Anyway so i have a discussion with the child care worker on duty and find out what went on during the weekend and all the other details. I take time to read the record book, which contains the record of all the happenings everyday. My task then is to inform all the outside social workers of the absconders that the children are gallivanting around town somewhere and need to be found and brought back( lucky this is not my task, the external social worker has to do it). So then I inform the families and ask them to keep a look out but these children seldom run back to their families. Its usually boyfriends and friends they run to. This takes me about 2 hours to complete (discussion, reading and then phoning around). Lets not forget explaining to the external social worker how the child managed to abscond in the first place…oh joy!!!!they never get that these children ask to take an ïnnocent walk” to the shop and then never come back.

Finally i can have a cup of coffee and get on with the day’s work. My day then consists of ensuring that the children remaining in care are all fine and there is nothing that needs following up ( medical check-ups, school, social work reports, letters to organisations for various things,intake meetings with social workers bringing children who want to be placed). I do this and sort out any loose ends. The phone calls also come in during all this and I have to address the same concerns from schools, external social workers,parents and guardians. And then before you know it its lunch time.

Do i get a lunch time in a children’s home? Yes about 30mins if i leave the premises. But if i do not leave then my lunch hour is filled with phone calls, dealing with any concern a child feels needs attention now and not 30 mins later. If you are present then you are there, deal with it. I don’t complain, i love what i do.

After lunch is probably my best time.., counselling sessions with the girls. This is our bonding time, our time to share the emotional and the good. This is when the tissue box comes for the tears or when we are having quiet sessions drawing or writing how we feel. i love this time. This is when I feel useful to the children i work with, this is when i dig deep and get to the source of why the child is not at home with the parents and deal with whatever feelings come out. Its also when i feel most drained if i cannot do anything to take away one’s sorrow, but sharing always goes a long way. So i can see about three an afternoon, 30 mins-45mins each and the day is done.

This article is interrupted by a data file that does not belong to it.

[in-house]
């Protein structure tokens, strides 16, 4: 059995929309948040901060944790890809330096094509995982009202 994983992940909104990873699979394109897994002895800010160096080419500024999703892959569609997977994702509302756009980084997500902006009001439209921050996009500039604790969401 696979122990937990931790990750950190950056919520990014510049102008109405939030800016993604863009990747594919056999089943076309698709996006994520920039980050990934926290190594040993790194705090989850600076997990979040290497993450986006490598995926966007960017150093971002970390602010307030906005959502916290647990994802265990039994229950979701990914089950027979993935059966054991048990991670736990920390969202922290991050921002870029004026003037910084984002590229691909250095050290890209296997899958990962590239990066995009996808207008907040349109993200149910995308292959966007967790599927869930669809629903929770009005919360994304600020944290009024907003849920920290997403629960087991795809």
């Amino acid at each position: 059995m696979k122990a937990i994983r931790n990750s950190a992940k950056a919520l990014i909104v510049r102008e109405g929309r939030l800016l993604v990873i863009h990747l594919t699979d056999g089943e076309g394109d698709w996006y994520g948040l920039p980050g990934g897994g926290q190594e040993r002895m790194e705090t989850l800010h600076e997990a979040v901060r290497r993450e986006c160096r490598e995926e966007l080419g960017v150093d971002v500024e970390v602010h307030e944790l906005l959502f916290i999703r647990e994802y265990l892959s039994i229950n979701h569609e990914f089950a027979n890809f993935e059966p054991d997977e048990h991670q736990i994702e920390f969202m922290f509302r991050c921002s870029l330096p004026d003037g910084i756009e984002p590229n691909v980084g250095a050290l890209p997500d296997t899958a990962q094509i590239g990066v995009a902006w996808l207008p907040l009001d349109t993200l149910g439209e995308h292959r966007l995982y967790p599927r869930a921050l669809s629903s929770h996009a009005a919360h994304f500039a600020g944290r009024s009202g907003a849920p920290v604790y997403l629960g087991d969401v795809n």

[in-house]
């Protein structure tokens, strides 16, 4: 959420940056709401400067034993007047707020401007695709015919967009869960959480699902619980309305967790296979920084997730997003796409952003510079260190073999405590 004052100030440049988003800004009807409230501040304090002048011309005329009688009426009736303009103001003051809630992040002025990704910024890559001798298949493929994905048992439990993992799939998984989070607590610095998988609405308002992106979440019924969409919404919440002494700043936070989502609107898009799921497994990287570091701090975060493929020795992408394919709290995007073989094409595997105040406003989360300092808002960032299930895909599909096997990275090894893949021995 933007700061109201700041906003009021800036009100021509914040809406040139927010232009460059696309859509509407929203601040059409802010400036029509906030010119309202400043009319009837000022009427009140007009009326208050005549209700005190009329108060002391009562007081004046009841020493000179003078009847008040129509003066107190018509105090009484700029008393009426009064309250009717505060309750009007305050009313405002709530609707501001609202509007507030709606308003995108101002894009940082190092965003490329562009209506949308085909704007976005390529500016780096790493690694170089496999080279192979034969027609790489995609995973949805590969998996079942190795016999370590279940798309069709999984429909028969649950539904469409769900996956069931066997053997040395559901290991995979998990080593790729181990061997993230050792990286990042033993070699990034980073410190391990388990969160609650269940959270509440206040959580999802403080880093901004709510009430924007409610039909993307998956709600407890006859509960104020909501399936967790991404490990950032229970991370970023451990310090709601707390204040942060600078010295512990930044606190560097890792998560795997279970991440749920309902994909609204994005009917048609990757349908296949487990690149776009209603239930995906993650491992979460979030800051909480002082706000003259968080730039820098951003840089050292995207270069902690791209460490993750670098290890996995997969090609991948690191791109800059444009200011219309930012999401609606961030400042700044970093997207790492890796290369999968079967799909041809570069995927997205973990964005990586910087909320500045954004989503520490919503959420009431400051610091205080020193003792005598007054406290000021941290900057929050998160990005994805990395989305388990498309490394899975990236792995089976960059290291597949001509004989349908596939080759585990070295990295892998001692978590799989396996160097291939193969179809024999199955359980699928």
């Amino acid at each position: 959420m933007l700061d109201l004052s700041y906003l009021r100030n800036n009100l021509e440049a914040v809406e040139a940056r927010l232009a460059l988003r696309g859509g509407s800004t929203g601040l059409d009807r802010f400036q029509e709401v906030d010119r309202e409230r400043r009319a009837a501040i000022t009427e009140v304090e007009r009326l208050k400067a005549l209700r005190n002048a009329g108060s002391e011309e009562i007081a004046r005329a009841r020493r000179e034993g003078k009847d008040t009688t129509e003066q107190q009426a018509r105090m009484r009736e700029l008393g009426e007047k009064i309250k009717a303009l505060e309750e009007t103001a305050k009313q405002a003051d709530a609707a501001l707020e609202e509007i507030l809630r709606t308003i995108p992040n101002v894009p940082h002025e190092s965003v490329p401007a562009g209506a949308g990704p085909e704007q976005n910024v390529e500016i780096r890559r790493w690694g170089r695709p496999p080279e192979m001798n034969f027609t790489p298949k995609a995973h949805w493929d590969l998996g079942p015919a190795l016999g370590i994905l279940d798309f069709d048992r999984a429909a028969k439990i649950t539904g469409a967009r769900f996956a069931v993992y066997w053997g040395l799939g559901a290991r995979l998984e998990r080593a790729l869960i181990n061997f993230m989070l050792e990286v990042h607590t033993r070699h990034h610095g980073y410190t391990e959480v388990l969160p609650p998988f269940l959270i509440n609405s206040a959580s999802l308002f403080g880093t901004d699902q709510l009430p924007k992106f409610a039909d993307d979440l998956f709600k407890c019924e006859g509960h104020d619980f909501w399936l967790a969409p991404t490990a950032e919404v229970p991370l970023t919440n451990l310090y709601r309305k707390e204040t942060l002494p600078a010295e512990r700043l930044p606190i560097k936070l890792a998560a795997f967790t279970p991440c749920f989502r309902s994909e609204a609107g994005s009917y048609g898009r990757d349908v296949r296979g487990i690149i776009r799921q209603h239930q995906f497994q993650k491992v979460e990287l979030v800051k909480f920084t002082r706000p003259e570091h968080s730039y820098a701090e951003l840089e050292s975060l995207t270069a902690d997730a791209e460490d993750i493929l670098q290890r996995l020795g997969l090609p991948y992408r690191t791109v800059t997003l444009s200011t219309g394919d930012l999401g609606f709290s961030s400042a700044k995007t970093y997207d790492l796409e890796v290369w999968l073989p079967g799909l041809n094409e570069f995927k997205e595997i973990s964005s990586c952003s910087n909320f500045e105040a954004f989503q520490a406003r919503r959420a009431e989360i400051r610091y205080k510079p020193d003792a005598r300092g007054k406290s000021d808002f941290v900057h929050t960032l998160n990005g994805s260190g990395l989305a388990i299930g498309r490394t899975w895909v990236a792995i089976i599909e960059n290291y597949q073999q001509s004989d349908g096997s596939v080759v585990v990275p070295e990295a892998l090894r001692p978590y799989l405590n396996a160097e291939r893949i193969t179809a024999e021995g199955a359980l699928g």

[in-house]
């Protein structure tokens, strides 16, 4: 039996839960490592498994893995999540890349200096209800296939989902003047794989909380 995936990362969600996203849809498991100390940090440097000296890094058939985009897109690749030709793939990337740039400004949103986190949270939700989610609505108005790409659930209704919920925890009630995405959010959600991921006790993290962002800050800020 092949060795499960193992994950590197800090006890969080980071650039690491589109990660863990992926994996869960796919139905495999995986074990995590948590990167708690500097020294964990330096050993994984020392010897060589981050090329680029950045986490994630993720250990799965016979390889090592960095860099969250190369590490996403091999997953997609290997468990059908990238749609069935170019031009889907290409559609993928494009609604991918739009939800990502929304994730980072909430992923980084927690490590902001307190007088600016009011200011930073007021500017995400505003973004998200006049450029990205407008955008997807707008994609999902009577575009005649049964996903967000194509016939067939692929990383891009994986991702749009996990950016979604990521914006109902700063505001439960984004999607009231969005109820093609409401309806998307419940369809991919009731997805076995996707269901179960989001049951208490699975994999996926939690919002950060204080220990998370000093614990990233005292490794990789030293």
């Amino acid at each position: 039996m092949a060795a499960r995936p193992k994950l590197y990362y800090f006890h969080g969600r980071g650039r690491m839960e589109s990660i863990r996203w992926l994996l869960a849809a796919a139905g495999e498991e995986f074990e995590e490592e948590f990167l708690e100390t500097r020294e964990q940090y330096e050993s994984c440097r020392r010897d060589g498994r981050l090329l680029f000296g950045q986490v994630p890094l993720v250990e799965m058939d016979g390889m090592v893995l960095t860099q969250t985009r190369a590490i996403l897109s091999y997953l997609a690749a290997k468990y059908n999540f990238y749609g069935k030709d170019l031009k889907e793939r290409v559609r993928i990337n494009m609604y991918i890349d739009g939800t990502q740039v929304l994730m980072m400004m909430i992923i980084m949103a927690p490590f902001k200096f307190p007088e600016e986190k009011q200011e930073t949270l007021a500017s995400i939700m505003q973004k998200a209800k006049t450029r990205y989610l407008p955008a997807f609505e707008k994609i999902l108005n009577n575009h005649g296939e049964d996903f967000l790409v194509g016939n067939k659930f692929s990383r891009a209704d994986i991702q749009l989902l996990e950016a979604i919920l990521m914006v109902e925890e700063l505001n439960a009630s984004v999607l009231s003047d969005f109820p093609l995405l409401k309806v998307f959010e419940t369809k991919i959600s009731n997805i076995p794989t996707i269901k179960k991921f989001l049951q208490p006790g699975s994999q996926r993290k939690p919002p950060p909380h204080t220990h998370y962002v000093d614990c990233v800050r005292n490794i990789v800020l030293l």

This is a typical good day by the way….without the tantrums, without the suicide threats and emergency trips to the hospital, without the fights and having to spend hours breaking them, without the irrational external social workers who come and make decisions for the children that are not in their best interests,without having to answer questions like why did my mother die,without the moods from the teenagers when they are on their period and having to be sworn at.

This is definitely an example of a good day.

Still smiling……

Mind vs Heart

It is a Friday afternoon,there goes another hectic week at the office. Still doing what I know best…. social work. On my mind is the equation of the mind over heart!!!!! I realise that there is no way one can avoid the engagement of these two in social work. Professionalism has its limits and sometimes whether we like it or not, something pulls at our heartstrings during the execution of our work.

So how much of the heart should be allowed room in social work??? No human being can switch on and off emotions at will and how then are social workers sometimes expected to put professionalism first before their human nature?If I am affected, dare I show my feelings? Dare i cry?

Often enough in social work one is moved to emotions. This is due to the nature of the work which includes, but is not limited to vulnerability,poverty,helplessness,abuse of children, exploitation of children,abandonment, neglect. All these I have encountered in my line of work, but I have had to bear with it for the sake of the children who need help. “Put your emotions aside, know the bridge between sympathy and empathy”!!!! It comes with practice. I recall working with abandoned new-born babies, picking them in fields where they would have been dumped or being called to come and remove a child abandoned at birth by the biological mother. Often  the experience of holding that child in my arms for a few moments en-route to the car and leaving them at their new home which as the social worker it is your responsibility to find…that experience leaves you with a mark. I had so many days when I wanted to bring those newborns home with me, again crossing the boundaries of attachment to the client. But as a woman you just cannot help feeling a motherly tug at your heart.

So where does one draw the line between mind and heart? Mind says these are the principles of practice,heart says “I am hurt, I am disappointed,I am human”…..but who takes care of you as the social worker?????

Well that’s a topic for another day….I am currently researching on care for the carer!!! How do social service professionals get personal care after the trauma they deal with everyday?

Stay tuned and have a lovely weekend!!!!